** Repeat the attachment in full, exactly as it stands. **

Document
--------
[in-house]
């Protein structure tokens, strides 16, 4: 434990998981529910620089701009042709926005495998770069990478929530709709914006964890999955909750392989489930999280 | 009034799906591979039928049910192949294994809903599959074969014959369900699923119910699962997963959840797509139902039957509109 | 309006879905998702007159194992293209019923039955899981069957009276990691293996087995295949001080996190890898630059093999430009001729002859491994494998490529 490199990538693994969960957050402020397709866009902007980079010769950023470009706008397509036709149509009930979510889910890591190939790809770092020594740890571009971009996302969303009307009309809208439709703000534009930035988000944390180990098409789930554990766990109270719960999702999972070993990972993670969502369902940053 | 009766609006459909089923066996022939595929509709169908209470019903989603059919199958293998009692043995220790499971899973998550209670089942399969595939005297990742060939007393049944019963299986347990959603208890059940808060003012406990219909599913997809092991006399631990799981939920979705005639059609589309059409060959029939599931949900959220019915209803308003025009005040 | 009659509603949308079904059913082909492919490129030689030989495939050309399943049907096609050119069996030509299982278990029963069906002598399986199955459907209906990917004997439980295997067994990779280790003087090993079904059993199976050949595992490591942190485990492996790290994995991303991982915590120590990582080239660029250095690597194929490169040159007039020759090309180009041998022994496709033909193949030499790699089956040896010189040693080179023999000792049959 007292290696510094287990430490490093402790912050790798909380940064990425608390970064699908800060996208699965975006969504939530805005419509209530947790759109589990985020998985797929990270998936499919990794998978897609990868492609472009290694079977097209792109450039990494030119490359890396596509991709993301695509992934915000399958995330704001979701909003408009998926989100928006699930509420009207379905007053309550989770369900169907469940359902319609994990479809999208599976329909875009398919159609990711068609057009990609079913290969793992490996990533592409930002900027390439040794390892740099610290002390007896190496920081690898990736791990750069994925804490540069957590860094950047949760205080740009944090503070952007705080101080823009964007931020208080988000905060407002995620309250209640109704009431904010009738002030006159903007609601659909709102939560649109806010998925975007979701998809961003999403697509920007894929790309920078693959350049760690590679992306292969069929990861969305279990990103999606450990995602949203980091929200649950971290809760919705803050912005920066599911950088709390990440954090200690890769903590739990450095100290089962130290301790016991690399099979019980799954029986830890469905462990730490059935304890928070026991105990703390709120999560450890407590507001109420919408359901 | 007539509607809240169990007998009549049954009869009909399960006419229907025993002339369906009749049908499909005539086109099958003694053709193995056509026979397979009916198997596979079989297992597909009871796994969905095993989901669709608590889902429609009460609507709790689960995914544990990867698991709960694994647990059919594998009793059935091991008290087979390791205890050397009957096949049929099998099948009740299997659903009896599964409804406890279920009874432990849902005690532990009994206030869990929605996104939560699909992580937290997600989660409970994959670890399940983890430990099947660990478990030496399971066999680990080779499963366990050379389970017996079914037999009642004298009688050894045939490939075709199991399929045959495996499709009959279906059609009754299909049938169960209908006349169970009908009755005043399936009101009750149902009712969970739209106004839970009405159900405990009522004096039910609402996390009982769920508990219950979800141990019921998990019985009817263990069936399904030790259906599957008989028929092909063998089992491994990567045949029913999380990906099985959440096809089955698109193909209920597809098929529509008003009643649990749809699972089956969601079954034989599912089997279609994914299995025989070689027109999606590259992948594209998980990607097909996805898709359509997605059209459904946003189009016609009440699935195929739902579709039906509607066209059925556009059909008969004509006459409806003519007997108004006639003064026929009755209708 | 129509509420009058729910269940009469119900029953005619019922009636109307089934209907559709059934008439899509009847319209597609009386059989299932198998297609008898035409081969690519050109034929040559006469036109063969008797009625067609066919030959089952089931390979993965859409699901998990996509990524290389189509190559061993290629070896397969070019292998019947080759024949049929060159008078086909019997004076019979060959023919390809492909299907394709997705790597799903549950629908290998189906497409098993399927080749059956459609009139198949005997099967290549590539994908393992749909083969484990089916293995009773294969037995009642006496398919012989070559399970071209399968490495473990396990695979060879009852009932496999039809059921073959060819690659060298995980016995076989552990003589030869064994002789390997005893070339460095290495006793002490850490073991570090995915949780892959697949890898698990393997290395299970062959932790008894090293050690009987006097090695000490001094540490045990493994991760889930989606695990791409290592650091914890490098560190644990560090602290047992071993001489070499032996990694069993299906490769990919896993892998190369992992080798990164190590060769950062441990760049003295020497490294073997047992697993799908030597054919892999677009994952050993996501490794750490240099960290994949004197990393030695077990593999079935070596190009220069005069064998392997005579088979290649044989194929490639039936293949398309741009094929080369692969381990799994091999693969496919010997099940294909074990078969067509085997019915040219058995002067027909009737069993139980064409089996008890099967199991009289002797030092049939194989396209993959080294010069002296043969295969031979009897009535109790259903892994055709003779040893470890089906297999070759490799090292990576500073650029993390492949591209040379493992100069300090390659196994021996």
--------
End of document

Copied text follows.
[in-house]
């Protein structure tokens, strides 16, 4: 434990998981529910620089701009042709926005495998770069990478929530709709914006964890999955909750392989489930999280 | 009034799906591979039928049910192949294994809903599959074969014959369900699923119910699962997963959840797509139902039957509109 | 309006879905998702007159194992293209019923039955899981069957009276990691293996087995295949001080996190890898630059093999430009001729002859491994494998490529 490199990538693994969960957050402020397709866009902007980079010769950023470009706008397509036709149509009930979510889910890591190939790809770092020594740890571009971009996302969303009307009309809208439709703000534009930035988000944390180990098409789930554990766990109270719960999702999972070993990972993670969502369902940053 | 009766609006459909089923066996022939595929509709169908209470019903989603059919199958293998009692043995220790499971899973998550209670089942399969595939005297990742060939007393049944019963299986347990959603208890059940808060003012406990219909599913997809092991006399631990799981939920979705005639059609589309059409060959029939599931949900959220019915209803308003025009005040 | 009659509603949308079904059913082909492919490129030689030989495939050309399943049907096609050119069996030509299982278990029963069906002598399986199955459907209906990917004997439980295997067994990779280790003087090993079904059993199976050949595992490591942190485990492996790290994995991303991982915590120590990582080239660029250095690597194929490169040159007039020759090309180009041998022994496709033909193949030499790699089956040896010189040693080179023999000792049959 007292290696510094287990430490490093402790912050790798909380940064990425608390970064699908800060996208699965975006969504939530805005419509209530947790759109589990985020998985797929990270998936499919990794998978897609990868492609472009290694079977097209792109450039990494030119490359890396596509991709993301695509992934915000399958995330704001979701909003408009998926989100928006699930509420009207379905007053309550989770369900169907469940359902319609994990479809999208599976329909875009398919159609990711068609057009990609079913290969793992490996990533592409930002900027390439040794390892740099610290002390007896190496920081690898990736791990750069994925804490540069957590860094950047949760205080740009944090503070952007705080101080823009964007931020208080988000905060407002995620309250209640109704009431904010009738002030006159903007609601659909709102939560649109806010998925975007979701998809961003999403697509920007894929790309920078693959350049760690590679992306292969069929990861969305279990990103999606450990995602949203980091929200649950971290809760919705803050912005920066599911950088709390990440954090200690890769903590739990450095100290089962130290301790016991690399099979019980799954029986830890469905462990730490059935304890928070026991105990703390709120999560450890407590507001109420919408359901 | 007539509607809240169990007998009549049954009869009909399960006419229907025993002339369906009749049908499909005539086109099958003694053709193995056509026979397979009916198997596979079989297992597909009871796994969905095993989901669709608590889902429609009460609507709790689960995914544990990867698991709960694994647990059919594998009793059935091991008290087979390791205890050397009957096949049929099998099948009740299997659903009896599964409804406890279920009874432990849902005690532990009994206030869990929605996104939560699909992580937290997600989660409970994959670890399940983890430990099947660990478990030496399971066999680990080779499963366990050379389970017996079914037999009642004298009688050894045939490939075709199991399929045959495996499709009959279906059609009754299909049938169960209908006349169970009908009755005043399936009101009750149902009712969970739209106004839970009405159900405990009522004096039910609402996390009982769920508990219950979800141990019921998990019985009817263990069936399904030790259906599957008989028929092909063998089992491994990567045949029913999380990906099985959440096809089955698109193909209920597809098929529509008003009643649990749809699972089956969601079954034989599912089997279609994914299995025989070689027109999606590259992948594209998980990607097909996805898709359509997605059209459904946003189009016609009440699935195929739902579709039906509607066209059925556009059909008969004509006459409806003519007997108004006639003064026929009755209708 | 129509509420009058729910269940009469119900029953005619019922009636109307089934209907559709059934008439899509009847319209597609009386059989299932198998297609008898035409081969690519050109034929040559006469036109063969008797009625067609066919030959089952089931390979993965859409699901998990996509990524290389189509190559061993290629070896397969070019292998019947080759024949049929060159008078086909019997004076019979060959023919390809492909299907394709997705790597799903549950629908290998189906497409098993399927080749059956459609009139198949005997099967290549590539994908393992749909083969484990089916293995009773294969037995009642006496398919012989070559399970071209399968490495473990396990695979060879009852009932496999039809059921073959060819690659060298995980016995076989552990003589030869064994002789390997005893070339460095290495006793002490850490073991570090995915949780892959697949890898698990393997290395299970062959932790008894090293050690009987006097090695000490001094540490045990493994991760889930989606695990791409290592650091914890490098560190644990560090602290047992071993001489070499032996990694069993299906490769990919896993892998190369992992080798990164190590060769950062441990760049003295020497490294073997047992697993799908030597054919892999677009994952050993996501490794750490240099960290994949004197990393030695077990593999079935070596190009220069005069064998392997005579088979290649044989194929490639039936293949398309741009094929080369692969381990799994091999693969496919010997099940294909074990078969067509085997019915040219058995002067027909009737069993139980064409089996008890099967199991009289002797030092049939194989396209993959080294010069002296043969295969031979009897009535109790259903892994055709003779040893470890089906297999070759490799090292990576500073650029993390492949591209040379493992100069300090390659196994021996």